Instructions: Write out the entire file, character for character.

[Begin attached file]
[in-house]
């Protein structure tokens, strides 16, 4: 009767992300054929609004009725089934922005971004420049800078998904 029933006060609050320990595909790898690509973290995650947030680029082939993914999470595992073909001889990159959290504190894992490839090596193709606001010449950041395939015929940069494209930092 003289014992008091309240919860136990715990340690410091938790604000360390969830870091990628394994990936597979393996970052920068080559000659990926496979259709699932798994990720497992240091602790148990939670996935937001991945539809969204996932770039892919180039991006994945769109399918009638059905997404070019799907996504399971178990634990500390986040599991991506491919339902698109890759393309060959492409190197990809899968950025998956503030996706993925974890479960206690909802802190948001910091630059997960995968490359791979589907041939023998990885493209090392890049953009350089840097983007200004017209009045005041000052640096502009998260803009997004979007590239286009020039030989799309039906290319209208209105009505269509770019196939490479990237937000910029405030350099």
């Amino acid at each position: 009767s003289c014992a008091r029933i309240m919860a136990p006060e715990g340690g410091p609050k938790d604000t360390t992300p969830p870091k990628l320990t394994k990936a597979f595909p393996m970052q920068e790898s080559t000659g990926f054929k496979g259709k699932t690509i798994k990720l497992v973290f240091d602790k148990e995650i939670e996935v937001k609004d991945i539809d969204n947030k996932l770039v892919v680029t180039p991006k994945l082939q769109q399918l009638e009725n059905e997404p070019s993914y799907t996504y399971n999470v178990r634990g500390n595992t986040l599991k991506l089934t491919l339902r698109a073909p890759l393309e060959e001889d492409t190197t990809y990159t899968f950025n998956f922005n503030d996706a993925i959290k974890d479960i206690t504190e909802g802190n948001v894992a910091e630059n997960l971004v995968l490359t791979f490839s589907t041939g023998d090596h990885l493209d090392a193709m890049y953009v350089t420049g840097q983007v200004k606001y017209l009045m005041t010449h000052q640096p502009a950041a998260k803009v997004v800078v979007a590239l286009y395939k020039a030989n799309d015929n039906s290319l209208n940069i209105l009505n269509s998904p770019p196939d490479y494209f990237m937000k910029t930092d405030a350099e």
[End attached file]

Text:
[in-house]
């Protein structure tokens, strides 16, 4: 009767992300054929609004009725089934922005971004420049800078998904 029933006060609050320990595909790898690509973290995650947030680029082939993914999470595992073909001889990159959290504190894992490839090596193709606001010449950041395939015929940069494209930092 003289014992008091309240919860136990715990340690410091938790604000360390969830870091990628394994990936597979393996970052920068080559000659990926496979259709699932798994990720497992240091602790148990939670996935937001991945539809969204996932770039892919180039991006994945769109399918009638059905997404070019799907996504399971178990634990500390986040599991991506491919339902698109890759393309060959492409190197990809899968950025998956503030996706993925974890479960206690909802802190948001910091630059997960995968490359791979589907041939023998990885493209090392890049953009350089840097983007200004017209009045005041000052640096502009998260803009997004979007590239286009020039030989799309039906290319209208209105009505269509770019196939490479990237937000910029405030350099």
């Amino acid at each position: 009767s003289c014992a008091r029933i309240m919860a136990p006060e715990g340690g410091p609050k938790d604000t360390t992300p969830p870091k990628l320990t394994k990936a597979f595909p393996m970052q920068e790898s080559t000659g990926f054929k496979g259709k699932t690509i798994k990720l497992v973290f240091d602790k148990e995650i939670e996935v937001k609004d991945i539809d969204n947030k996932l770039v892919v680029t180039p991006k994945l082939q769109q399918l009638e009725n059905e997404p070019s993914y799907t996504y399971n999470v178990r634990g500390n595992t986040l599991k991506l089934t491919l339902r698109a073909p890759l393309e060959e001889d492409t190197t990809y990159t899968f950025n998956f922005n503030d996706a993925i959290k974890d479960i206690t504190e909802g802190n948001v894992a910091e630059n997960l971004v995968l490359t791979f490839s589907t041939g023998d090596h990885l493209d090392a193709m890049y953009v350089t420049g840097q983007v200004k606001y017209l009045m005041t010449h000052q640096p502009a950041a998260k803009v997004v800078v979007a590239l286009y395939k020039a030989n799309d015929n039906s290319l209208n940069i209105l009505n269509s998904p770019p196939d490479y494209f990237m937000k910029t930092d405030a350099e």